WASHINGTON, April 29, 2014 - Getting Congress to approve comprehensive immigration reform, including a path to legal status for undocumented farm workers, should be “an easy lift,” but is being blocked by a small group of House Republican lawmakers, Agriculture Secretary Tom Vilsack said Monday.
In a conference call with reporters, Vilsack said the lawmakers, who he did not name, fail to understand the economic impact that immigration reform could mean to the nation. “The reality is that American agriculture is not performing at its maximum due to an inadequate workforce,” Vilsack said.
Vilsack and the administration have been pushing hard to get the House to vote on any immigration bill so that it could be moved to conference with the Senate-passed legislation (S. 744). “The opportunity for immigration reform is now,” Vilsack said. “I am hopeful action will take place in the House.”
The Senate bill would allow undocumented farm workers to become eligible for an immigrant visa status called a “blue card.” Under the legislation, blue-card holders could apply for lawful permanent resident status after five years if they have continued to work in agriculture, paid their taxes, and pay a fine.
House Republican leadership has preferred a piecemeal approach to the immigration issue focusing mainly on border security, but lately, House Speaker John Boehner, R-Ohio, has asserted that some kind of comprehensive immigration reform can be done this year.
Vilsack said many farmers have been scaling back production or moving their operations overseas. He said providing the agriculture sector with much-needed documented workers could reduce the deficit by as much as $850 billion over 20 years. Vilsack further noted that one out of 12 U.S. jobs are directly or indirectly connected to agriculture.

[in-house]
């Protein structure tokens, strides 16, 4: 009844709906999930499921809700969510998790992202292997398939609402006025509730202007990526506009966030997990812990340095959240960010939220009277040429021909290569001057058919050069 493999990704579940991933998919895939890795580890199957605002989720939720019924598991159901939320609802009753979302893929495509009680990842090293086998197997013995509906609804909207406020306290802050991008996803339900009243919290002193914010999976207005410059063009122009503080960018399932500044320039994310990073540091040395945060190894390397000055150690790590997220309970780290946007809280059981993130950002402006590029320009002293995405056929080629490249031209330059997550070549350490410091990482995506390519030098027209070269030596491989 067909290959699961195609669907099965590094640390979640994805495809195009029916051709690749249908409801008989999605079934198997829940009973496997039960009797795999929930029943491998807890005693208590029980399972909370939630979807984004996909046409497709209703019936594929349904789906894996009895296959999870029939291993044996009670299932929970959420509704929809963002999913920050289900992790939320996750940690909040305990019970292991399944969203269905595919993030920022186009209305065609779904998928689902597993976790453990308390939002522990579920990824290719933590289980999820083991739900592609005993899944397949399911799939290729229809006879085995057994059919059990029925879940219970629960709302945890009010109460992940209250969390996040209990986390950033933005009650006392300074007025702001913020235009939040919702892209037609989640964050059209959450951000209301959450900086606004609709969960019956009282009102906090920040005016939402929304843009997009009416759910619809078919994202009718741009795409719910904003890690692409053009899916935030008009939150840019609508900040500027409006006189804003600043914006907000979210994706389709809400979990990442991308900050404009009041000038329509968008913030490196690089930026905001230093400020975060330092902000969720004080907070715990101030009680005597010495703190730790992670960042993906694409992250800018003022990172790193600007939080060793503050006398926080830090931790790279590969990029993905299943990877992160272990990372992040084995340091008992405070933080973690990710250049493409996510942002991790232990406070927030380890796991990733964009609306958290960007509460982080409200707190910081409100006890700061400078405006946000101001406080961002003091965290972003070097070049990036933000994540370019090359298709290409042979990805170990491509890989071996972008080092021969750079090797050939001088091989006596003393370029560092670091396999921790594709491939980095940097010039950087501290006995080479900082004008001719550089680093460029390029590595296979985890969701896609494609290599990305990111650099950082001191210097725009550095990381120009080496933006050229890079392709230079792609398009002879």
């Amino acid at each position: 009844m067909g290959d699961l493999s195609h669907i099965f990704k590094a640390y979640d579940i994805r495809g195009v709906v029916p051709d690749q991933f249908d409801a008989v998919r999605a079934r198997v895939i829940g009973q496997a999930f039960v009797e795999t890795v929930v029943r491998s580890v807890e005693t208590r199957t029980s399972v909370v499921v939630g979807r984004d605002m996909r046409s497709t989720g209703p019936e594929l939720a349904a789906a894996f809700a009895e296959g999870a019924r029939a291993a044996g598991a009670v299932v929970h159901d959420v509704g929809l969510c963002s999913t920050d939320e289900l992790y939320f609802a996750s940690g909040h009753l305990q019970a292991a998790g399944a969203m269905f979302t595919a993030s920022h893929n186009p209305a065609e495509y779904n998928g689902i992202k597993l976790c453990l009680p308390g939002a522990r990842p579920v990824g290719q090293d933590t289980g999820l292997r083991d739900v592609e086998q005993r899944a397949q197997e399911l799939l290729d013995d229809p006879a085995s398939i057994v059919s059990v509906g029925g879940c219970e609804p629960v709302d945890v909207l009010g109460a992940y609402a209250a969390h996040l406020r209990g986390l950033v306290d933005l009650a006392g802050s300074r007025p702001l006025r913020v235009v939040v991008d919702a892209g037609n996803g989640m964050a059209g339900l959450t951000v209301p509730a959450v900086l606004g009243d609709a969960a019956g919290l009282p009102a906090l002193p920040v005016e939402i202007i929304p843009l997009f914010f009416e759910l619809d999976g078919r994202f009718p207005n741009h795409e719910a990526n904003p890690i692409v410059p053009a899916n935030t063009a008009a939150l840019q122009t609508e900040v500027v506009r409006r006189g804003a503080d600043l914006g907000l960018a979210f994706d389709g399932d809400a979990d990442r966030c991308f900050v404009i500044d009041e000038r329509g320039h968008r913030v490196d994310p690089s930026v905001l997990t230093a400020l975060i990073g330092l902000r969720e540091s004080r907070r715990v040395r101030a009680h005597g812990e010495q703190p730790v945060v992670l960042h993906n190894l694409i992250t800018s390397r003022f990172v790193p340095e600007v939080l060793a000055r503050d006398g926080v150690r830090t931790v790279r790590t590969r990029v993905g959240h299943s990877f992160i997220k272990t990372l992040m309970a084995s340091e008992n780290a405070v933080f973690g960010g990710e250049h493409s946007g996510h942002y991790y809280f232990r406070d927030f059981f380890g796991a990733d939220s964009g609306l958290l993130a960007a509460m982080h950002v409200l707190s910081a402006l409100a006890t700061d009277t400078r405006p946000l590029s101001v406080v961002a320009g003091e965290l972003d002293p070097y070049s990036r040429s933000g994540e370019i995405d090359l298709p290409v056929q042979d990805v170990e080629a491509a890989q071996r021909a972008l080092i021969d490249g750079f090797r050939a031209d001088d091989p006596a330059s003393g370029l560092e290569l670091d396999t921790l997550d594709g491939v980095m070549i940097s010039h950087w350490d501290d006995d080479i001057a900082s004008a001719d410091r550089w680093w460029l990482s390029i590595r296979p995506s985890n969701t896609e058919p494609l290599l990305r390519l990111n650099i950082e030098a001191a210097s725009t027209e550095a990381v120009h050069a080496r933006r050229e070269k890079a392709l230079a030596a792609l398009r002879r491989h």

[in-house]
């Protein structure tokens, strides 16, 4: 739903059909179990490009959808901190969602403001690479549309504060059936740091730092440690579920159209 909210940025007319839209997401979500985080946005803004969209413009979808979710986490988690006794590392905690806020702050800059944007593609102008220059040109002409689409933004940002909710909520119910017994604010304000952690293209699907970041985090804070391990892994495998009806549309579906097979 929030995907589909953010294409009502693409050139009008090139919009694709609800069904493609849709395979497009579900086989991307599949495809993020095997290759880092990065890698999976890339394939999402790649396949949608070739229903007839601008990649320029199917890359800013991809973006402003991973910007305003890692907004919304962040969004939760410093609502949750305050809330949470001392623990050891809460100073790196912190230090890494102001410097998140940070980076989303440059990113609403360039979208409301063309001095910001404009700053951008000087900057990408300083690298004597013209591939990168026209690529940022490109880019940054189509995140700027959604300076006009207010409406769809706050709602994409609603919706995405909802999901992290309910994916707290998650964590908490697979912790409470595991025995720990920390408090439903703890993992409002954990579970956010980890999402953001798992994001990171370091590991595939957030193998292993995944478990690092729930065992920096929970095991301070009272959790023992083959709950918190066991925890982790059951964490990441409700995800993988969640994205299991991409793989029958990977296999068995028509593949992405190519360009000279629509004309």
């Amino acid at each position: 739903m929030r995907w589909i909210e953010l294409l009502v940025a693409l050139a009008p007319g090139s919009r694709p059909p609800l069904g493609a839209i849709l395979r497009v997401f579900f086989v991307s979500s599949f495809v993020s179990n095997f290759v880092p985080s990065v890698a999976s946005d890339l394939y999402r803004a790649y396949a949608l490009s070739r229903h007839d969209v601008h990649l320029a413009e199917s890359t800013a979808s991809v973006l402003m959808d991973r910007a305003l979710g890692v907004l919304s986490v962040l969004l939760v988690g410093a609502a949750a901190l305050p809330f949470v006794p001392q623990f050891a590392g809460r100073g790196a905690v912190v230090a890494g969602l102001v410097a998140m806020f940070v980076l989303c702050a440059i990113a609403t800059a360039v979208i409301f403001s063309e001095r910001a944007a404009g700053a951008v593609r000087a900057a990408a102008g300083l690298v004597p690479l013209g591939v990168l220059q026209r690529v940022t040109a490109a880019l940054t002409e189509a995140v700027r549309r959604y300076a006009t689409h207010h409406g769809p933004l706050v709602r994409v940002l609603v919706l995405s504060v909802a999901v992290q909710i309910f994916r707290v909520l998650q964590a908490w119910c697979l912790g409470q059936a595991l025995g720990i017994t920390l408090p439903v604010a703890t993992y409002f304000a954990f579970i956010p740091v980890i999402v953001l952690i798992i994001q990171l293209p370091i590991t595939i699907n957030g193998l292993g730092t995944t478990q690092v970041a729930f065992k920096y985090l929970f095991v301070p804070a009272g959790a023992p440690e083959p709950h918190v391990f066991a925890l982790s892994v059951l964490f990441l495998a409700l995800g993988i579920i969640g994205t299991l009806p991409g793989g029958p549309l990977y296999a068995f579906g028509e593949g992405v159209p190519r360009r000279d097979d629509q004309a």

House Majority Leader Eric Cantor, R-Va., and House Judiciary Committee Chairman Bob Goodlatte, R-Va., have largely been standing in the way of movement of immigration reform legislation, supporters say. Vilsack said some lawmakers have argued they do not agree with the Senate package because they do not trust President Obama to enforce border security. “That is a lame explanation…a flimsy excuse,” Vilsack said.
Last week, 22 Republican senators, led by Sen. David Vitter, R-La., sent a letter to Obama challenging the administration’s ongoing immigration “enforcement review,” which they say may lead to fewer deportations.
“This ‘enforcement review’ is a clear attempt to circumvent our existing immigration laws. Instead, President Obama has decided that he’ll grant illegal immigrants amnesty now and enforce our laws later – maybe,” Vitter said. “The administration needs to get serious about enforcing the immigration laws currently on the books.”
In the House, Goodlatte wants to replace the existing H-2A agricultural visa program with a new H-2C program. His bill (H.R. 1773) proposes to allow up to 500,000 temporary agricultural laborers into the United States per year. The visa would allow workers to stay in the US for up to 18 months, as opposed to the maximum of one year issued to H-2A visa holders.
Vilsack was joined on the call by Virginia-based apple farmer Phil Glaize, who said has not been able to find enough workers for his harvest for the past three years. Glaize said overall apple production in Virginia is down from 10 million bushels a few years ago to 5 million bushels currently.
Glaize said his farm has experienced a dramatic shift in demographics in recent years with about 75 percent of his workforce comprised now of Latinos. He said that he requires I-9 forms to verify employment eligibility, but said, “My suspicion is that some are here illegally.”
The apple farmer said he has been in conversation with Cantor and Goodlatte. “We have been at odds over this,” Glaize said. “It seems there are a few people holding it up.”
Glaize said, without reform, “It’s anybody’s guess what would happen to the price of apples.”
Notably, Vilsack will deliver keynote remarks Tuesday at the Mexican American Legal Defense and Educations Fund Awards Gala in Washington, D.C.
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